Carry is the staple of many global macro strategies. The carry trade refers to a long position in a relatively higher-yielding security financed by a short position in a lower-yielding security. The spread between the yields is the carry on the position. Like all profitable investment strategies, carry is not risk free. The returns from the carry trade are, however, too large and consistent relative to traditional stock and bond market return premiums to be fully explained by their risk. Supply and demand imbalances created by structural rigidities likely explain the excess returns of carry trades.
Mrs. Watanabe, the proverbial Japanese housewife, is the world’s most famous carry trader. For decades, she has been astutely exploiting official policy in Japan to boost the returns on her savings as she sells yen to buy higher-yielding securities denominated in foreign currencies. Why is this persistently profitable carry trade available to Mrs. Watanabe?
Mrs. Watanabe understands that interest and exchange rates are not set by a free market for capital assets. The Japanese Ministry of Finance, in cahoots with the Bank of Japan, has for many decades regulated local financial markets to depress the cost of capital to benefit Japan’s exporters by restricting local investment choices for Japanese savers. This intentionally depressed cost of capital has resulted in persistently low and even negative interest rates for local Japanese savers. The policy to manipulate prices to pursue policy goals creates the opportunity for Mrs. Watanabe to sell persistently low-yielding yen to purchase securities denominated in other higher-yielding currencies.3
“Trend following” is the common term for investing using price momentum. Going long securities whose prices have been rising over recent months and going short securities whose prices have been falling has provided consistent profits. This strategy is so popular that an entire investment style called “managed futures” is dedicated to nothing more than straightforward trend following.
The persistent profits from long–short trend following may create a conundrum for believers in efficient markets, but few actual participants in financial markets can fail to notice the reality of price trends. New information immediately moves the price of a security or group of related securities. While the direction of the move may be obvious, the correct magnitude of price change consistent with the news is much less certain. Press attention to both the news and the following price reactions in the market creates feedback that reinforces the initial price moves, thereby creating trends.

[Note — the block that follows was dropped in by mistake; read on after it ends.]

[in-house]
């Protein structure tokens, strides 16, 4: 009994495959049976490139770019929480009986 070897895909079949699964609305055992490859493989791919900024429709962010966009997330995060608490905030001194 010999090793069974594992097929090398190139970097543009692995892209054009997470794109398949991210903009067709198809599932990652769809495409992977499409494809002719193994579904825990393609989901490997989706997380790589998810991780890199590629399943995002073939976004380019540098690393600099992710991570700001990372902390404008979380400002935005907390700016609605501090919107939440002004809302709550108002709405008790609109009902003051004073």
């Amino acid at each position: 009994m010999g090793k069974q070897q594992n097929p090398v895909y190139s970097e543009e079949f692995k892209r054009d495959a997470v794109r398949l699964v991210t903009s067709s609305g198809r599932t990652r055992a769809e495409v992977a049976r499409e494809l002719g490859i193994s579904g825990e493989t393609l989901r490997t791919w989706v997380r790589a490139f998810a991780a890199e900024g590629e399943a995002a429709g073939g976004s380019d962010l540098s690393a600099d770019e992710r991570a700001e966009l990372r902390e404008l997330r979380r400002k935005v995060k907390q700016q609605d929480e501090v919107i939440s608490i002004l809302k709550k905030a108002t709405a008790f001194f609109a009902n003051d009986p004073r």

Trends may begin with moving the prices of securities toward a changed perception of value resulting from fundamental news, but often persist far beyond any reasonable estimate of fair value. Investors often seem to jump on a trend without much regard for the connection of prices to fundamentals. History is replete with such self-reinforcing trends divorced from valuations: the tulip craze in 1630s Holland, the South Sea Bubble of 1720, railway manias of the mid-1800s, the roaring bull market of the 1920s, Nifty Fifty stocks in the 1960s, Japan’s asset price bubble of the 1980s, and the late 1990s tech bubble, to name just a few. Momentum has proven to be robust across the financial markets, including currencies, commodities, equities, and fixed income.
The trouble with trend following is getting off the train before it changes direction, often after a violent crash. The mirror image of trend following is value investing. The basic tenets of value investing have been known at least since Graham and Dodd wrote Security Analysis in the 1930s. To understand why value investing does not prevent trends from proceeding beyond fair value, but remains a persistently profitable discipline, we need only consider the profound discomfort required to hold the contrarian positions revealed by valuation information.
The recent tale of Michael Burry, the eccentric physician and value investor portrayed by Christian Bale in the movie based on Michael Lewis’ book The Big Short, provides a particularly poignant example. Spotting the housing bubble and mispricing of mortgage-backed securities was not sufficient to correct prices in the US housing market. Michael Burry had to negotiate for the creation of credit default swaps on subprime mortgages, battle disgruntled fund investors demanding the liquidation of his positions and the return of their capital, and generally display conviction and strength of character few of us could match—all while waiting to see if his solvency could outlast the markets’ irrationality. Uncomfortable indeed.
To explore the potential for systematic global macro investing, we empirically investigate the performance of carry, momentum, and value factors across equity, bond, currency, and commodity markets. We have examined many different definitions for the three factors in these markets. Our discussion of empirical results centers on the following factor definitions: